Energy-efficient treatment of odorous compounds
Odorous compounds such as VOCs (Volatile Organic Compounds), H2S and Volatile Fatty Acids (VFAs), can be found in kitchen ventilation and a wide array of different industries. Although the odors do not necessarily impose physical health problems, malodors disturb the surrounding, resulting in complaints towards the source.
The sources of H2S emission are similar to the ones of VOCs, with the main difference of the presence of sulfur compounds in the source substrate. For example, the organic material in food industries and wastewater treatment plants contains a significant concentration of sulfur compounds, leading to H2S emissions. H2S is also common in breweries, biogas production plants, due to the anaerobic reduction of sulfur compounds in the bioreactors or digesters.
The human nose and odor perception
The human nose has been evolving over the millennials developing different sensitivities for different compounds. For instance, the nose has a very high sensitivity towards of compounds emitted from decomposing organic matter. In this way, the ingestion of rotting food could be avoided during the course of the history, preventing the associated diseases. Rotting food emits sulfur compounds such as H2S and VOCs such as aldehydes and hexyl acetate. Therefore, it is not surprising that the human nose can detect trace concentrations of these compounds as shown in the table below. On the other hand, the nose is less sensitive to compounds not emitted naturally such as toluene.
Examples of odorous compounds, character and odor threshold in ppm
|Odor Threshold [ppm]
|Decayed cabbage, garlic
|Fruity green apple or banana sweet
As shown by the table above, the concentration at which odors are a problem is in the order of magnitude of parts-per-million (ppm), and in some cases even lower. Therefore, odor emissions are particularly difficult to treat, as the purification system needs to have a very high performance. Furthermore, when the odor is emitted in an open space, the issue is more complex, since the odor values are affected by external agents such as atmospheric conditions.
We offer many types of air analyses aimed at identifying the odor levels. Read more about Air and odor analysis.
Mellifiq’s solutions for odor removal
Mellifiq has developed several solutions for solving odor problems in many applications. Based on the case situation and the requirements from the customers, we select and design the most efficient solution for removing unpleasant odor. Each solution can be composed either by one single ozone stage or by a multi-stage system. An overview of the performance of Mellifiq solutions for odor removal is shown in the figure.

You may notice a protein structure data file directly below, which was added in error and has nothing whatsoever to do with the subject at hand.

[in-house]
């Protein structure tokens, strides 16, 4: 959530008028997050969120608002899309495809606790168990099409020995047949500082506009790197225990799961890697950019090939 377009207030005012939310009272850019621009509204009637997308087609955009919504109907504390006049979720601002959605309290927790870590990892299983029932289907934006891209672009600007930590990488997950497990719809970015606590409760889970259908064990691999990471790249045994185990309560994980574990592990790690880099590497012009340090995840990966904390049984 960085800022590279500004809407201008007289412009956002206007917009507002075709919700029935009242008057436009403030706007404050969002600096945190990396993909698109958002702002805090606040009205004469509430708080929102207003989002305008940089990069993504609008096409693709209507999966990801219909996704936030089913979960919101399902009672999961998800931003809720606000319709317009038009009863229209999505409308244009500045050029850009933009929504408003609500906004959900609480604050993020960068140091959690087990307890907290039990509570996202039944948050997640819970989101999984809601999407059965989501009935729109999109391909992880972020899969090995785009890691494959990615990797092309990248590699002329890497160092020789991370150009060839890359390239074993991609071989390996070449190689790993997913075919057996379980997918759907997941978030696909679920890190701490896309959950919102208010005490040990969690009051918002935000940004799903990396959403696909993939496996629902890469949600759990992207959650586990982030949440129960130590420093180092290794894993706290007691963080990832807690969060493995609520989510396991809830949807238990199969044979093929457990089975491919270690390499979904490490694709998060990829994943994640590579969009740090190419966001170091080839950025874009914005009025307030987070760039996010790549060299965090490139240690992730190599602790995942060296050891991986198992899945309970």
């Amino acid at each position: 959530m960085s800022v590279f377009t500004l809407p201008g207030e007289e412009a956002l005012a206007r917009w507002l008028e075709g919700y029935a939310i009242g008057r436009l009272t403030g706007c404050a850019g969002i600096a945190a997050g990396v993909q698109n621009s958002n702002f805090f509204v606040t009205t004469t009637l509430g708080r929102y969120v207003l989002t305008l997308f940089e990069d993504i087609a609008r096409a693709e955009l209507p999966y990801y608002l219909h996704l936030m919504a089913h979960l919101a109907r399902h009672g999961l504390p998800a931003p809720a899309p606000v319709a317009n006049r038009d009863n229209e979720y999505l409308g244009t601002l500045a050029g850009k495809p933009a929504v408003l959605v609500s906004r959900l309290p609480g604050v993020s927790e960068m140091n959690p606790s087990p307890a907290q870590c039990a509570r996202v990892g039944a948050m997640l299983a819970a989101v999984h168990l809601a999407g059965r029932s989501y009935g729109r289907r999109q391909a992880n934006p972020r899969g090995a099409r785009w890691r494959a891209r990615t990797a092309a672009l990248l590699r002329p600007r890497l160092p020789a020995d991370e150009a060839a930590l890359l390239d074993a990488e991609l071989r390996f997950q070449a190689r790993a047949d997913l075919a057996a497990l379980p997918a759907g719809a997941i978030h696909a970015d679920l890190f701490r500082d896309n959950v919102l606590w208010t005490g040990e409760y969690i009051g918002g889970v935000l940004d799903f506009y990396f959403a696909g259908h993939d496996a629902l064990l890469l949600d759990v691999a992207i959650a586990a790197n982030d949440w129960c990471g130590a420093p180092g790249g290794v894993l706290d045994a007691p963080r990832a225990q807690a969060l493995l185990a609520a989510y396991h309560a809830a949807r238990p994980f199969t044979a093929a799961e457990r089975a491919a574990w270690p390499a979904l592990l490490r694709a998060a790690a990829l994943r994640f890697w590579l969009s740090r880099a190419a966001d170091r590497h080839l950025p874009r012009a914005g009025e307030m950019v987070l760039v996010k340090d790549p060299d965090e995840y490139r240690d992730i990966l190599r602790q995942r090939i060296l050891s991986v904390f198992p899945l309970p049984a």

Single-stage ozone solution – RENA Pro
In many cases, a single-stage ozone solution already has a great reduction of the odor emissions, as shown by the RENA Pro curve in the figure above. Since ozone is a powerful oxidation media, it quickly reacts with the odorous molecules. These molecules are efficiently oxidized, leading to the formation of carbon dioxide and water, completely odorless and harmless compounds. This oxidation mechanism is valid both for odors from organic compounds, such as VOCs, and from sulfur compounds, such as H2S, as shown.
The only difference is the formation of sulfur dioxide (SO2) instead of carbon dioxide (CO2) when H2S is removed. However, the final result in terms of odor removal is the same, since the odor threshold of SO2 is 1000 higher than the one of H2S. This means that the odor from SO2 is not significant compared to the one from H2S.
Multi-stage solution – AOP
If the requirements for odor removal are particularly stringent, an additional stage can be combined to the RENA Pro, creating an AOP (Advanced Oxidation Process) solution. An Saniray UV reactor is often implemented as additional stage, since the UV light reacts with ozone, creating hydroxyl radicals. These radicals are even more reactive than ozone, attacking the odorants more aggressively. Having radicals involved in the reaction process results in a chain-reaction mechanism, where one single radical can oxidize a high number of odorants.
Such reactive conditions are typical of the high temperatures reached in thermal incinerators. However, due to synergy between ozone and UV, we can mimic the same reactivity at room temperature, greatly decreasing the operational costs for the odor treatment.
Read more on our UV systems.